One thing I’m almost embarrassed to admit is that it’s only in the past five years or so that I’ve managed to finally reach the realization that reading isn’t a contest. Not that I ever actively pursued a book or number of books with the conscious thought towards winning or understanding or reading more than anyone else, but I also won’t deny the certain pleasure I used to get when I’d already read a book we were reading in school or when people were impressed with either the books I chose to read or how quickly I read them.
I have a list somewhere I made in a notebook a few years ago while sitting in Borders (R.I.P.) going through the entirety of one of those 1,001 Books You Must Read Before You Die compendiums, making note of every single one that I had read—occasionally scoffing at some of the books that were included, whether or not I had read them. I don’t remember how many books I ended up having on that list, but it was definitely less than 100. Obviously I declared the list unrepresentative and inaccurate.
Similar lists like the Modern Library’s 100 Best Novels and the sort still present themselves as obstacles to me to this day. While I no longer care that much about whether or not I’ve read the Top 10 Most Difficult Books, I still find all of these lists incredibly fascinating. Of course, as it’s literature, it can only be subjective. Yes, there are the “great books” that everyone is meant to have some understanding of, and there are those that are widely regarded as the epitomes of modern literature, but there’s always going to be someone to disagree.
What are the criteria for these lists? What makes a book great? What makes a books difficult? There’s really no answer to those questions that are universal, and the lists themselves are there only so people like me can get some kind of perverse pride out of having read some of them. But it really doesn’t matter, does it? As long as you read what you like, what you like is good. The only opinion that matters is your own, and simply because you haven’t read Finnegan’s Wake,* known throughout the land as virtually impossible to get through, it doesn’t mean you shouldn’t enjoy the books you do choose to read.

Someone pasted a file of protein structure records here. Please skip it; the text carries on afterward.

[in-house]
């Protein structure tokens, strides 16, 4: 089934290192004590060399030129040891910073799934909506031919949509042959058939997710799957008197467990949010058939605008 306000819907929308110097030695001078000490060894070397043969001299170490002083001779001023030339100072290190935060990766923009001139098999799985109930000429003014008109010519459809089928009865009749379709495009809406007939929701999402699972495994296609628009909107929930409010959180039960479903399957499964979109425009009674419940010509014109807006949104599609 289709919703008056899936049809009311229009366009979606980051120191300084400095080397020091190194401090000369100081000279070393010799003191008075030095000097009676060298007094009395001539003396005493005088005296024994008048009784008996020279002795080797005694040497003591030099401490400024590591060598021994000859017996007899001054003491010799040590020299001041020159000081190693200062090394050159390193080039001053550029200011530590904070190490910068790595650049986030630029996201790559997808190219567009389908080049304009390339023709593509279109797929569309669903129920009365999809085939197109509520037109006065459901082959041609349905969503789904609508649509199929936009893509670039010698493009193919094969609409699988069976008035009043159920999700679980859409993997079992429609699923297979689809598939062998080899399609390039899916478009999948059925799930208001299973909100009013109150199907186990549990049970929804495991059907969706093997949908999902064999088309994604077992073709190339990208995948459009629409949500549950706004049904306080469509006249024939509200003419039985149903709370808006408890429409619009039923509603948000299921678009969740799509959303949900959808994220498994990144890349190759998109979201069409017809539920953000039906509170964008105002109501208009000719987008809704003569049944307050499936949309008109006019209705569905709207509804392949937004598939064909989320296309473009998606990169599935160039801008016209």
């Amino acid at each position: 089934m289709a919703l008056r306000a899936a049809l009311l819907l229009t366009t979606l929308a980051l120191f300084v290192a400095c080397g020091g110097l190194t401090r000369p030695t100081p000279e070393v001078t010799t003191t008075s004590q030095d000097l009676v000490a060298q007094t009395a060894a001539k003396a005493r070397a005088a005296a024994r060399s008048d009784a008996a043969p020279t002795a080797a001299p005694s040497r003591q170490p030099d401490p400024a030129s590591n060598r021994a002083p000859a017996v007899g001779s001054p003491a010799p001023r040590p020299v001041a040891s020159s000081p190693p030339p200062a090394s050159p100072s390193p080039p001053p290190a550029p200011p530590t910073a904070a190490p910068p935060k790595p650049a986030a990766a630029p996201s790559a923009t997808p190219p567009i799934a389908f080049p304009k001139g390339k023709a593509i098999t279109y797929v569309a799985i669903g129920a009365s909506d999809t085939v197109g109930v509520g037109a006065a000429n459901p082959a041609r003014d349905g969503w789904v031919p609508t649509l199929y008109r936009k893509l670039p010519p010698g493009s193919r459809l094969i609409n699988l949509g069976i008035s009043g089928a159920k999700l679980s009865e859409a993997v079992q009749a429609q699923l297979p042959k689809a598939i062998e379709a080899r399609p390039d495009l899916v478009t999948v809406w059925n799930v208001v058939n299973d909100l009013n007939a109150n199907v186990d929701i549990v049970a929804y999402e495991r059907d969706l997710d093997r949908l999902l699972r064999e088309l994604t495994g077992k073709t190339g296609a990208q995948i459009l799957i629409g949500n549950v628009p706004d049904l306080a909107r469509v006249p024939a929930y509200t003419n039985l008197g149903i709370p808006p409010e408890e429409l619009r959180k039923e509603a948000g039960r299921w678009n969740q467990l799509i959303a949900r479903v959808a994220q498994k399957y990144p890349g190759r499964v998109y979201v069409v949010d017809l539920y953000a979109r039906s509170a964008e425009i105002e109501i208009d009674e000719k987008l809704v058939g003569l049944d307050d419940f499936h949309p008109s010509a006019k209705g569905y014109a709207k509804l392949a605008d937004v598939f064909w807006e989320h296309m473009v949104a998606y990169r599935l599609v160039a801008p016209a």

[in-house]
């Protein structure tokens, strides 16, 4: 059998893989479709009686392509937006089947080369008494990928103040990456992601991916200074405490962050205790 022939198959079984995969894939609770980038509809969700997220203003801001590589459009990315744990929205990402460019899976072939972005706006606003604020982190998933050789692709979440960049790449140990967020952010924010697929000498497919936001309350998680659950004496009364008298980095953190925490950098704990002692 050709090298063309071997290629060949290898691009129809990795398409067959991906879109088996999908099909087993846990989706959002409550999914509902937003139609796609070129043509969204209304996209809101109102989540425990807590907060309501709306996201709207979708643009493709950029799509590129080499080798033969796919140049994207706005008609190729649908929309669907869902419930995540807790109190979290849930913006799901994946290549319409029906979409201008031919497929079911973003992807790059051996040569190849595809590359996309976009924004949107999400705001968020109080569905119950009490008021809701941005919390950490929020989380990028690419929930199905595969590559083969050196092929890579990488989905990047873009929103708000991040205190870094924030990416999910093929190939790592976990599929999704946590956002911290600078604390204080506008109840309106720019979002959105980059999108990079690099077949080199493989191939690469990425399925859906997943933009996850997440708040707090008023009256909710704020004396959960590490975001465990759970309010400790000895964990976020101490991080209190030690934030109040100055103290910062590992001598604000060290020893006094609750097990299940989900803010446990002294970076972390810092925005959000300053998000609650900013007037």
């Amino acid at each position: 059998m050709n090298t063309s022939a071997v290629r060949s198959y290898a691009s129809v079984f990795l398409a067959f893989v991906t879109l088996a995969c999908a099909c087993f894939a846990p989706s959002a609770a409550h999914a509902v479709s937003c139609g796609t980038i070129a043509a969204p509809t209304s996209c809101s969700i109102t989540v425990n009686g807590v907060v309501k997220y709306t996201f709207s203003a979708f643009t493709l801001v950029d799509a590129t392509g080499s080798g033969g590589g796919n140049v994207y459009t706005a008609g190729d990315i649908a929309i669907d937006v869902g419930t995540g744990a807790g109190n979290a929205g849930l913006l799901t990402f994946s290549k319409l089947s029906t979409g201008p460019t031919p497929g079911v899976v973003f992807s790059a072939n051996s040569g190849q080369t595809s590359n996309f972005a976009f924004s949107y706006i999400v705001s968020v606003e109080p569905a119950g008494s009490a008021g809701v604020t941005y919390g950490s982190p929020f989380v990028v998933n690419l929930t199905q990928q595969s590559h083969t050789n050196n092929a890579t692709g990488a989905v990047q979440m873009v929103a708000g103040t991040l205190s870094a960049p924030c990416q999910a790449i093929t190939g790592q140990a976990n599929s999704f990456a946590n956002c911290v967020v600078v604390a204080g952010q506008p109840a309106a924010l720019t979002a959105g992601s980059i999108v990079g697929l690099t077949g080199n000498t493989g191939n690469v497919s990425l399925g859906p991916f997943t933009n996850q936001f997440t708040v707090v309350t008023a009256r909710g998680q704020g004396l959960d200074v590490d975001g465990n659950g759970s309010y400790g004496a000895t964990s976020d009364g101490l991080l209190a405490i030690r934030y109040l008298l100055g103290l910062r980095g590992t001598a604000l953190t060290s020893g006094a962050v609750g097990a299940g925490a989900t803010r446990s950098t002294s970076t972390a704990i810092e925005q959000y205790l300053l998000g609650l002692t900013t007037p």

We’re not in school anymore, though, and you don’t have to read anything if you don’t want to! So while it’s incredibly entertaining to tick off a list or check them out for inspiration (I’m of the belief that lists in any shape or form are just fun), they don’t have to be the be all end all. If the books you like to read aren’t revered by a great intellectual community, or you just don’t get what the big deal is with Catcher in the Rye or Pride and Prejudice, then you shouldn’t feel any pressure to try and slog through them.
Reading, at its core, is about exploring your own interests, losing yourself in the words, the story and the characters. It’s not about peeking over your book to see who can see what important work you’ve chosen or comparing yourself with others.
*(Which, I will say, is the only book I have ever actually thrown across a room, and yes, I did try and read it when I as sixteen because we were going to be reading Portrait of the Artist as a Young Man the next year in school and yes, I thought it would be better if I had read something else of Joyce’s beforehand and yes, I remember flushing with pride when my English teacher was impressed that I had tried to read it at all, and no, I did not make it past page 20.)